Tabata batted .266 in 91 games in 2011 with the Pirates. He had 23 extra-base hits, a .711 OPS, 16 steals, and he set a career best with 40 walks. In 2012, he hit .243 with 43 runs, 20 doubles, 16 RBIs and a .664 OPS in 103 games. That was followed by a .282 average in 2013, when he set career highs with 106 games played, five triples, six homers and a .771 OPS. Despite the career high in games, Tabata saw a continual decline in his plate appearances that year, which went for his entire career. He batted 441 times as a rookie, followed by 382 plate appearances in 2011, 374 in 2012 and 341 in 2013. Tabata came up as a stolen base threat, going 35-for-49 in steals during his first two years, but during the 2012-15 seasons, he went 12-for-28 in stolen base attempts. In 2014, he hit .282/.314/.333 in 80 games, seeing more time off of the bench than in the starting role, finishing with 186 plate appearances. He was in that same role in 2015 before spending part of the season in the minors. In 27 games, he hit .289 with no extra-base hits and a .631 OPS. He was still in the minors when he was traded to the Los Angeles Dodgers for Mike Morse on July 31st. Both players had high contracts, so it was an exchange of bad deals. Tabata never appeared in the majors after the deal. In 509 games with the Pirates, he hit .275/.336/.377 with 17 homers, 126 RBIs and 47 stolen bases. He remains active to this day. Since being released by the Dodgers in 2016, he has played five years of winter ball in Venezuela, two years of summer ball in Mexico, and in 2021 he played independent ball, suiting up for the old Pirates Low-A affiliate, the West Virginia Power. He also saw some time in Mexico last year, as well as a stint in independent ball in 2018. He has a .291 batting average in 1,542 games of pro ball over 16 seasons.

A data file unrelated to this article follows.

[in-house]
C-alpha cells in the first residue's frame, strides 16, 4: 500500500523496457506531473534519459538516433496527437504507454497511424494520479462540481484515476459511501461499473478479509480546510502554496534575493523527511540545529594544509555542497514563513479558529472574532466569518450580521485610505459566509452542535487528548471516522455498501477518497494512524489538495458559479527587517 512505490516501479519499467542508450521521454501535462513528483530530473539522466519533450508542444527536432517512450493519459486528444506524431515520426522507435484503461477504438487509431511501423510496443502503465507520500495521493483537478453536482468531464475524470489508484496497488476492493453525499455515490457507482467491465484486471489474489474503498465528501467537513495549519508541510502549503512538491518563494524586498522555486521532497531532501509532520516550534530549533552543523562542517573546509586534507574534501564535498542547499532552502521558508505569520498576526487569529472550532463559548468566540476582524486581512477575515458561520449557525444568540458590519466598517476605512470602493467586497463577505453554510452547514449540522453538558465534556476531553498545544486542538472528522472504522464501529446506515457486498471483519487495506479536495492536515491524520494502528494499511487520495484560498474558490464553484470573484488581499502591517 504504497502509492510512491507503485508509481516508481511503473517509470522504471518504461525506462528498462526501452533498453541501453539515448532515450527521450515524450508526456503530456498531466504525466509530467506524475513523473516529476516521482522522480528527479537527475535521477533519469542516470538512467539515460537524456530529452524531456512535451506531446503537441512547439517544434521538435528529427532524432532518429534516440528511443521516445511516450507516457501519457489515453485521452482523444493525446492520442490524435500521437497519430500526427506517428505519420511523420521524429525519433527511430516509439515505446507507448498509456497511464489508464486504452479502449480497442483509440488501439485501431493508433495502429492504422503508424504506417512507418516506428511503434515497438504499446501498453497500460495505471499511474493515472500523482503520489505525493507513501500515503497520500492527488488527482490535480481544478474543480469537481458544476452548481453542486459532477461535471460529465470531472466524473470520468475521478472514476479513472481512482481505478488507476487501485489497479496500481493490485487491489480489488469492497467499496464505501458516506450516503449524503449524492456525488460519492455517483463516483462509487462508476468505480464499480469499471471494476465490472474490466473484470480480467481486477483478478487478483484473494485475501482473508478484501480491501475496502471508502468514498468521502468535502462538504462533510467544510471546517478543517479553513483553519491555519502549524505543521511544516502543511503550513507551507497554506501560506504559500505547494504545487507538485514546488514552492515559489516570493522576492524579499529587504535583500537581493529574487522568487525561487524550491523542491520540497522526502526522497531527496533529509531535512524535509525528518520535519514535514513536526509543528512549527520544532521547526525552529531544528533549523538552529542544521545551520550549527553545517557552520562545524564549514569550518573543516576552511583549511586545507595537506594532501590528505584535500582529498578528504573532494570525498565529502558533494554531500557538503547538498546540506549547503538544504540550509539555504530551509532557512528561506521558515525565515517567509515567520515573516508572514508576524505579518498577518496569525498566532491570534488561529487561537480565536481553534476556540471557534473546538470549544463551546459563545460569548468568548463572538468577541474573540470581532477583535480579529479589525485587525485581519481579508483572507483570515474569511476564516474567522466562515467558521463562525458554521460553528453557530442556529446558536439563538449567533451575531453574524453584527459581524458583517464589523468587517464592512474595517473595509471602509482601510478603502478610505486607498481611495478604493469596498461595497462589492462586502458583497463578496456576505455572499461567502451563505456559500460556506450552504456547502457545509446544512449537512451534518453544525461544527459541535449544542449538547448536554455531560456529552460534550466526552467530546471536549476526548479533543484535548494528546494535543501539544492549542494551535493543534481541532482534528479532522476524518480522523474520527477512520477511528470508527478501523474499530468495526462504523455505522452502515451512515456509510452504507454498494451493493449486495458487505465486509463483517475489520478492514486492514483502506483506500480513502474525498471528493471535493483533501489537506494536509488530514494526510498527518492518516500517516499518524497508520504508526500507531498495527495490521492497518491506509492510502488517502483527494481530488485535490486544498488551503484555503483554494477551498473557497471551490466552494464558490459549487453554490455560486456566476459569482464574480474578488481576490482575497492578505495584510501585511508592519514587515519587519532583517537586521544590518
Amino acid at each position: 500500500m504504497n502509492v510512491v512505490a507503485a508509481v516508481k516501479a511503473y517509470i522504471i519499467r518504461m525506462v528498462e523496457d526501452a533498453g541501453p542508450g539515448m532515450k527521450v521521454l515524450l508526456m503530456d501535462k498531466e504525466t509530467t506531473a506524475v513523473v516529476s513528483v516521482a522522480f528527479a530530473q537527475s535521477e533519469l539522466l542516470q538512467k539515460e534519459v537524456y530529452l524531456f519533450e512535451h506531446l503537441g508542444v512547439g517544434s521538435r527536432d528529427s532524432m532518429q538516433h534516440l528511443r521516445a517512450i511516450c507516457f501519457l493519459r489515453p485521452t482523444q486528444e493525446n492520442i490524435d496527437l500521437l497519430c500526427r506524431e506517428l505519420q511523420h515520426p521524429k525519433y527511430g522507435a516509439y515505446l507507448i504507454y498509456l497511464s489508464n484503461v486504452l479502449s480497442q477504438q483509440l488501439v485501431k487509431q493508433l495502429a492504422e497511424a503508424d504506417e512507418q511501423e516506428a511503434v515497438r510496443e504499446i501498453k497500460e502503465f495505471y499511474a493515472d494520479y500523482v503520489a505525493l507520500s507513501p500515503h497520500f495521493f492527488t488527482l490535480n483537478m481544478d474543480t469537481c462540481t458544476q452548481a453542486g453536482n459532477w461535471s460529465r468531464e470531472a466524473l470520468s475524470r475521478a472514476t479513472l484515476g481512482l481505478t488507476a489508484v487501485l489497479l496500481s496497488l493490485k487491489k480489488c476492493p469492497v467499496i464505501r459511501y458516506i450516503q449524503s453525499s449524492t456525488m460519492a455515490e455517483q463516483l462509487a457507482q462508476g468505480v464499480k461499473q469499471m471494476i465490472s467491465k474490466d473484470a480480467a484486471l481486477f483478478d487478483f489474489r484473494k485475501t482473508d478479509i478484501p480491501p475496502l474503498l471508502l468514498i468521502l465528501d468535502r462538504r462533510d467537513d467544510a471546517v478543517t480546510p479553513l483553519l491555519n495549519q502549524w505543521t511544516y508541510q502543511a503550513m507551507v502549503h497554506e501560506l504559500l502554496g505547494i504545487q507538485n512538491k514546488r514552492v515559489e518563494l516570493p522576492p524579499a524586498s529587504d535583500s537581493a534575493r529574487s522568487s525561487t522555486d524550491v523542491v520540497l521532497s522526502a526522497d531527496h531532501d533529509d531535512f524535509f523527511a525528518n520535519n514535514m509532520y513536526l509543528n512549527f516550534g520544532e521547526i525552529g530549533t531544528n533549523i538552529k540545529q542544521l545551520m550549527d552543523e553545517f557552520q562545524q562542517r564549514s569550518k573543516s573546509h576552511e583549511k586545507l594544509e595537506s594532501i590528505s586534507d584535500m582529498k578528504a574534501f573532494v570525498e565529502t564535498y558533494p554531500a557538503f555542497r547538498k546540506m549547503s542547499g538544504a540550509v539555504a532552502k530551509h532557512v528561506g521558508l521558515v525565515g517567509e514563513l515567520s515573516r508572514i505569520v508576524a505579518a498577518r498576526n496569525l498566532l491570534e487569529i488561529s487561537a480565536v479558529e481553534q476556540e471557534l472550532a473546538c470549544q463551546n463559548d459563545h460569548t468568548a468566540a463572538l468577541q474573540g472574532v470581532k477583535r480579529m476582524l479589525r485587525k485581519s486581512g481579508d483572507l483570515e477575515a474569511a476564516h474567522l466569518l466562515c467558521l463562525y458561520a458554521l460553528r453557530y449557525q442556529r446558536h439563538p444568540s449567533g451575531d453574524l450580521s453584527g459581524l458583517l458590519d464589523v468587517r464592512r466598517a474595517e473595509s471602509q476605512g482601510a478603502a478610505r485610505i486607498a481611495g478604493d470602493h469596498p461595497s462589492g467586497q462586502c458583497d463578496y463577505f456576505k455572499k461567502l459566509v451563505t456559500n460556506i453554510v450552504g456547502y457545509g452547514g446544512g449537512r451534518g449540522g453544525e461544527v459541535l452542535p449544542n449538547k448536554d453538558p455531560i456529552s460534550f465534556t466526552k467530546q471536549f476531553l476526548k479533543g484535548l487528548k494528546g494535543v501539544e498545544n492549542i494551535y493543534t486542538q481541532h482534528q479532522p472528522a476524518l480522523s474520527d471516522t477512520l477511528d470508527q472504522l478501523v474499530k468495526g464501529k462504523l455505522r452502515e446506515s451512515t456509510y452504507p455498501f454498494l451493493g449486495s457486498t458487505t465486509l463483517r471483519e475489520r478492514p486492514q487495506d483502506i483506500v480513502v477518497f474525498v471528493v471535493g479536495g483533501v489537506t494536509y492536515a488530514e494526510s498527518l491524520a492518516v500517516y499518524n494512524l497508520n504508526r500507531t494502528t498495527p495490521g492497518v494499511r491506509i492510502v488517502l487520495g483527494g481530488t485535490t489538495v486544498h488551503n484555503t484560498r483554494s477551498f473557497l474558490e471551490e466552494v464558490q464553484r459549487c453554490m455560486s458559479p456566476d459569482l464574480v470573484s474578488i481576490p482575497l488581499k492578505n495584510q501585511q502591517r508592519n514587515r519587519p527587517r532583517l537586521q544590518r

Paul Carpenter, pitcher for the 1916 Pirates. He was signed by the Pirates on July 21, 1916 after his minor league team, the Chillicothe Babes/Charleston Senators (team moved mid-season) of the Class-D Ohio State League, disbanded. His start with the Pirates is an interesting story. The Pirates wanted his teammate Joe Coffindaffer, who was also a pitcher. They had scouted him before and when he became available they brought him in for a trial. He brought Carpenter along with him when he reported. That worked out well for the 21-year-old Carpenter because he played in the majors, but Coffindaffer played pro ball from 1915-22 without getting a big league trial. There was actually a lawsuit over these two players between Charleston and the Pirates, which was won by Pittsburgh. The Charleston club said that they sold the two players to Columbus of the American Association the day before the league disbanded and wanted Pittsburgh to pay the league/team for their services.